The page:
Fear and Loathing in Las Vegas | Study Guide

Hunter S. Thompson

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Course Hero. "Fear and Loathing in Las Vegas Study Guide." September 26, 2017. Accessed July 7, 2020. https://www.coursehero.com/lit/Fear-and-Loathing-in-Las-Vegas/.


Course Hero, "Fear and Loathing in Las Vegas Study Guide," September 26, 2017, accessed July 7, 2020, https://www.coursehero.com/lit/Fear-and-Loathing-in-Las-Vegas/.

Fear and Loathing in Las Vegas | Part 1, Chapter 1 | Summary



After receiving a phone call on the patio of the Polo Lounge at the Beverly Hills Hotel, Raoul Duke and Dr. Gonzo rent a red Chevrolet convertible, fill the trunk with assorted drugs, and blaze across the desert to Las Vegas. Duke is slated to cover the Mint 400, a motorcycle and dune buggy race in the desert. They sample extensively from the stash in the trunk, which causes Duke to hallucinate a swarm of giant bats overhead as they drive.

While Duke hallucinates, Dr. Gonzo drives and sings with the radio. They pick up a hitchhiker near Baker, California. Duke wonders how long they can appear sober before the kid figures out they are on drugs and reports them. He considers whether they should kill him and bury him in the desert, but he isn't sure if he is thinking these things or saying them out loud. The kid looks terrified. Duke tries to explain that "we're on our way to Las Vegas to find the American Dream." He assures the kid Dr. Gonzo is an attorney, even though he is Samoan. The kid assures them he isn't prejudiced but still looks scared.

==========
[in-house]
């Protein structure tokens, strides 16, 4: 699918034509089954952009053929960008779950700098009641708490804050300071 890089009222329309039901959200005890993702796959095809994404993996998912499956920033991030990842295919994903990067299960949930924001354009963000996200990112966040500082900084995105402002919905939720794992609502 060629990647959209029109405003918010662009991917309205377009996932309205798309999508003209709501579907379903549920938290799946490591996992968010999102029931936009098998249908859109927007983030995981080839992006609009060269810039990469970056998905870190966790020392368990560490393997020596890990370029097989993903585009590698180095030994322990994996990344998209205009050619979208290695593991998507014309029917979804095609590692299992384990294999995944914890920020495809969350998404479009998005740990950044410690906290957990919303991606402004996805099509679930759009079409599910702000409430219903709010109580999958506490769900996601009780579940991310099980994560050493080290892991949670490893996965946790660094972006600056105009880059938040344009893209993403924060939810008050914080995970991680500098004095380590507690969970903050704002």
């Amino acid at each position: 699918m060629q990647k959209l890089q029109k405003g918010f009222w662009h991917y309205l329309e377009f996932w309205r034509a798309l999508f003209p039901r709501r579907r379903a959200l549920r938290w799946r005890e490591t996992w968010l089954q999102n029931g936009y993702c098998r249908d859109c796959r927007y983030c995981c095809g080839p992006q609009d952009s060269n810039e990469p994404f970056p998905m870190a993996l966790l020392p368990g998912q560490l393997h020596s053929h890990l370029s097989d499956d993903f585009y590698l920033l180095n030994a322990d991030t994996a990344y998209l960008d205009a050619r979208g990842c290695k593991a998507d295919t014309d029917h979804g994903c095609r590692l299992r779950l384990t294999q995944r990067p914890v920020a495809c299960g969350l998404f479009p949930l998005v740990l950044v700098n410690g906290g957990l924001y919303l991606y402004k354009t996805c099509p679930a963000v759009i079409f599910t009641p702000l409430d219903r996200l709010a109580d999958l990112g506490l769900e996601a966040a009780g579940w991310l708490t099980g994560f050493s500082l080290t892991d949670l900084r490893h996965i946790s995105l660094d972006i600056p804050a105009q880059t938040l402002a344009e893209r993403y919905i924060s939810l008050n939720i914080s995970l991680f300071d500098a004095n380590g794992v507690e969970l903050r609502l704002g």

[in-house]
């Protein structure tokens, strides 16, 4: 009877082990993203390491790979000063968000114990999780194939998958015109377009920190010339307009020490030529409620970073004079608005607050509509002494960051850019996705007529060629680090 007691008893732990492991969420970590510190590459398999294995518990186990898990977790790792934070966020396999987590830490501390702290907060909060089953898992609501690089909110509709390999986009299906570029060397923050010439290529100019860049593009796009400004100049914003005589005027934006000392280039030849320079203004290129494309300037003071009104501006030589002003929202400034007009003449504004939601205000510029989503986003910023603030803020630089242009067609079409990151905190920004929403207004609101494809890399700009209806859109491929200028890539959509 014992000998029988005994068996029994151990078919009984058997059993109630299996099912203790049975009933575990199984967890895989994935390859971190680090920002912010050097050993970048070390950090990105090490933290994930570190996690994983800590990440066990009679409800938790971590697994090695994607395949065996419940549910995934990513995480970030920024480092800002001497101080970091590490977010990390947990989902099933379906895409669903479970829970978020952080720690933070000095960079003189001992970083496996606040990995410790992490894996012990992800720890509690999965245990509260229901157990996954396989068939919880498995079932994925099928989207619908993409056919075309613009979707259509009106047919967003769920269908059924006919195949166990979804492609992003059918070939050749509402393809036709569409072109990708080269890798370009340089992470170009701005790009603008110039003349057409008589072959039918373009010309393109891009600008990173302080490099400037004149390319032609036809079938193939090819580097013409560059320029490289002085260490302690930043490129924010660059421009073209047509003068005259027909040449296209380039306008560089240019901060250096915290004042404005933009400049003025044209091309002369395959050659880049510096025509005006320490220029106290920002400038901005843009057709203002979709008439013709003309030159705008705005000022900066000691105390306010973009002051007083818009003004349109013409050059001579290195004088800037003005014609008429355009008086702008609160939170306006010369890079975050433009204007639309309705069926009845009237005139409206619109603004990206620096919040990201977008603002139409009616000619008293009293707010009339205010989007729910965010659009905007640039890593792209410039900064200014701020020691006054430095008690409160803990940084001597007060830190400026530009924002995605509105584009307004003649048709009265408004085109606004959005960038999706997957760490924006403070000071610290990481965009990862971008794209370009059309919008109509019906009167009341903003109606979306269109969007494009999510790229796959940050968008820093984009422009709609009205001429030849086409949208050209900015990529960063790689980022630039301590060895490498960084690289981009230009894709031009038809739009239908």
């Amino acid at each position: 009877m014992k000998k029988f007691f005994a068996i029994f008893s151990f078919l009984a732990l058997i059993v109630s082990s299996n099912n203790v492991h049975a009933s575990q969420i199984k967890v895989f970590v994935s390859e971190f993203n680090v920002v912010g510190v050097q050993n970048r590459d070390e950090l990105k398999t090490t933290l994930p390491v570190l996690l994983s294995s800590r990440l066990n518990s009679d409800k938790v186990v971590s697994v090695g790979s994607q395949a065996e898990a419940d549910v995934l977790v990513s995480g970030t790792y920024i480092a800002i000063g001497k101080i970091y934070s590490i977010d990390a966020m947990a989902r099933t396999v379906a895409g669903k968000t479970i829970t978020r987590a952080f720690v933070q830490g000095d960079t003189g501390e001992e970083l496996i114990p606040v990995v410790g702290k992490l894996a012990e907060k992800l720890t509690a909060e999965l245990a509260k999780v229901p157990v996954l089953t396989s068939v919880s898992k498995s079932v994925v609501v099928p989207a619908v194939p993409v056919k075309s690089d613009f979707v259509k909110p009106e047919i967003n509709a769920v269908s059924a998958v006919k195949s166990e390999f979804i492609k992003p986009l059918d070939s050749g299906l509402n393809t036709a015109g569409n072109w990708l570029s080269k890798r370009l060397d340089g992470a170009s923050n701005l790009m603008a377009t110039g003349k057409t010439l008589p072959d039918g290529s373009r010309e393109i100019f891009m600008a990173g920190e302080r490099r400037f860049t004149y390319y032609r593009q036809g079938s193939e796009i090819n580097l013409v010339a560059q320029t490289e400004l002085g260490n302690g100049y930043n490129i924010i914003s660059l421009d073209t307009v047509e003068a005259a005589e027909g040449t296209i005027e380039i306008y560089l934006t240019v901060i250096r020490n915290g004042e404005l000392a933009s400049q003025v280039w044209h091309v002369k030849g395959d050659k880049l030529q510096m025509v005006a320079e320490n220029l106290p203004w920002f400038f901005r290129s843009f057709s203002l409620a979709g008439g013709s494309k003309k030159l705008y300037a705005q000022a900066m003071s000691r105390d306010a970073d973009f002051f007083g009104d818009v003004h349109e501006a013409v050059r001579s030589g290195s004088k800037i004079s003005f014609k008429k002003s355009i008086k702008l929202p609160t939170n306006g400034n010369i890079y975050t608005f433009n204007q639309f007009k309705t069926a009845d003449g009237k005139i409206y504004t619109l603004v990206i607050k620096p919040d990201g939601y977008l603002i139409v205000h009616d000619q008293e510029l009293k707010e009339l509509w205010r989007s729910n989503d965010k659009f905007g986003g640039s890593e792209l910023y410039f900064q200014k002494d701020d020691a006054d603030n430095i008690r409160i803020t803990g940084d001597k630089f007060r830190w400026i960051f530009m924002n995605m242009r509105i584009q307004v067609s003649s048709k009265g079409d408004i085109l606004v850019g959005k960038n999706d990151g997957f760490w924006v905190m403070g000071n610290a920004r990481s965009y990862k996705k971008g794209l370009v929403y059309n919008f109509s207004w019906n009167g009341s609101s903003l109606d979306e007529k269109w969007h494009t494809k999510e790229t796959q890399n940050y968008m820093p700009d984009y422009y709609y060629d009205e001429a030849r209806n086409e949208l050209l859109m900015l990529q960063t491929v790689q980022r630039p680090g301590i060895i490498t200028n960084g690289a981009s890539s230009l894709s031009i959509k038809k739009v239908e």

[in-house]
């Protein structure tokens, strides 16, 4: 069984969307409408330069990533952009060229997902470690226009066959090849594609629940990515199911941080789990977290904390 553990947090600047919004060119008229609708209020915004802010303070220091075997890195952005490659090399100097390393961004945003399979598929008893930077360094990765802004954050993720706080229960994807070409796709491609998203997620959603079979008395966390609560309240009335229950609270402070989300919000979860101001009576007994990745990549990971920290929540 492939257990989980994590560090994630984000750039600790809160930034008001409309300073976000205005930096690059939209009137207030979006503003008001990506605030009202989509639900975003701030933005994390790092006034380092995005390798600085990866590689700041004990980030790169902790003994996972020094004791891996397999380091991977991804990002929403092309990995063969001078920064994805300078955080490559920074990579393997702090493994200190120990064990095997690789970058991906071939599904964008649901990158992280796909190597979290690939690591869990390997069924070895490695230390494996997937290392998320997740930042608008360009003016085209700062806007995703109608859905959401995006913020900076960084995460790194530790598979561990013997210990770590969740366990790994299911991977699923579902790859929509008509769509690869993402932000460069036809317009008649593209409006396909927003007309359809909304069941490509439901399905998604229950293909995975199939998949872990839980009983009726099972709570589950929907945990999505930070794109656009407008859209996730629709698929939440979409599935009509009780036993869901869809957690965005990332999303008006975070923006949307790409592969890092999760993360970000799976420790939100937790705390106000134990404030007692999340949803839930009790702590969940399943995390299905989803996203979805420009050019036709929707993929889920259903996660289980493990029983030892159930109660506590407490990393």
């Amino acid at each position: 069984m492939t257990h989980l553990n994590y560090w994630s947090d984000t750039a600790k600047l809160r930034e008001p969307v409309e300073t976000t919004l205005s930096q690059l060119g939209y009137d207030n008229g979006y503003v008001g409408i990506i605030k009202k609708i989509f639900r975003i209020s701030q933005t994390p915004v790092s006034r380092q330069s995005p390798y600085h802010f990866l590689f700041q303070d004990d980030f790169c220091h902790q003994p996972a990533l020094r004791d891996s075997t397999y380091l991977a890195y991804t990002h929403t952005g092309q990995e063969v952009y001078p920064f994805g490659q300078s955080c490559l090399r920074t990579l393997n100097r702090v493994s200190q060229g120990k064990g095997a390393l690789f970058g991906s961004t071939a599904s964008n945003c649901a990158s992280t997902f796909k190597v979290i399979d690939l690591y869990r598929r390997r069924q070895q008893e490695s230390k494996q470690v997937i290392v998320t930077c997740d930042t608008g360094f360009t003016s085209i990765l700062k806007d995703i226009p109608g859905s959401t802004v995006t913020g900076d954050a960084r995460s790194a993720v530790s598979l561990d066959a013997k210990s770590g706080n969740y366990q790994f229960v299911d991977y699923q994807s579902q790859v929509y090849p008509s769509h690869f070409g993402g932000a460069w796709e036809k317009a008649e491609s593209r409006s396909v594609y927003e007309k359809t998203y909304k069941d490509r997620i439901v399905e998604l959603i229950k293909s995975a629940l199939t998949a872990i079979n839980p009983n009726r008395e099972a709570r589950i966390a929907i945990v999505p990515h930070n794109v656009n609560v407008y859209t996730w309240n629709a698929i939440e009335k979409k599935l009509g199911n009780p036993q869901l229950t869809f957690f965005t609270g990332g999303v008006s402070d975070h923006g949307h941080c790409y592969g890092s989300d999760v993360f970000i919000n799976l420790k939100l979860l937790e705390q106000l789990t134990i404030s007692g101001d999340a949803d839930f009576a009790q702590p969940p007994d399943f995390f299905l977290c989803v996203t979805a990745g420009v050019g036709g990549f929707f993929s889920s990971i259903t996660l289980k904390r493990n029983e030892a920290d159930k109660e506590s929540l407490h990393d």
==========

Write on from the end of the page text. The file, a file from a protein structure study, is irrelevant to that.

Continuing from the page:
Duke's fear and anxiety in Chapter 1 is only a first taste of the fear and anxiety that will inform his every thought and action for his entire time in Las Vegas. He sees menacing images that are not there, and the drugs induce a sense of paranoia that leads him to panicked and violent thoughts. None of these factors will change during his stay in Las Vegas. The placement of the hallucinations just before his encounter with the hitchhiker confirms his state of mind is unstable, and he isn't perceiving things as they are.

In Ralph Steadman's illustration of the hitchhiker in the text, the kid appears as a goofy hippie type, a misfit from straight society in his own right. Duke has no more trust in him than he does in anyone else. He is keenly aware the heyday of the hippies is over, indicated by his thoughts about mass-murderer Charles Manson's being caught in the desert near where they are driving. Despite the kid's and Dr. Gonzo's assurances that they're all in this together, Duke no longer feels connected to other people in a meaningful sense. His fear of the hitchhiker may or may not be founded, but Duke has no way of knowing for sure, just as he has no way of knowing whether or not he is speaking aloud. If part of the American dream of the 1960s lies in communion with other people, it is already lost for Duke. The drugs have cut him off from the rest of society, even the society that, like him, exists outside the mainstream.

According to Thompson's introduction to Fear and Loathing in Las Vegas, published in his 1979 book The Great Shark Hunt, Oscar Zeta Acosta—the real-life basis for Dr. Gonzo—took offense at being portrayed as Samoan. This offense came not from any prejudice on Acosta's part but a desire to be recognized as himself, even though Thompson wanted to preserve Acosta's identity since he was a practicing attorney and member of the California Bar Association. Acosta's insistence at being identified on the early book cover illustrates how the skewed logic of his fictional counterpart carries over into reality.

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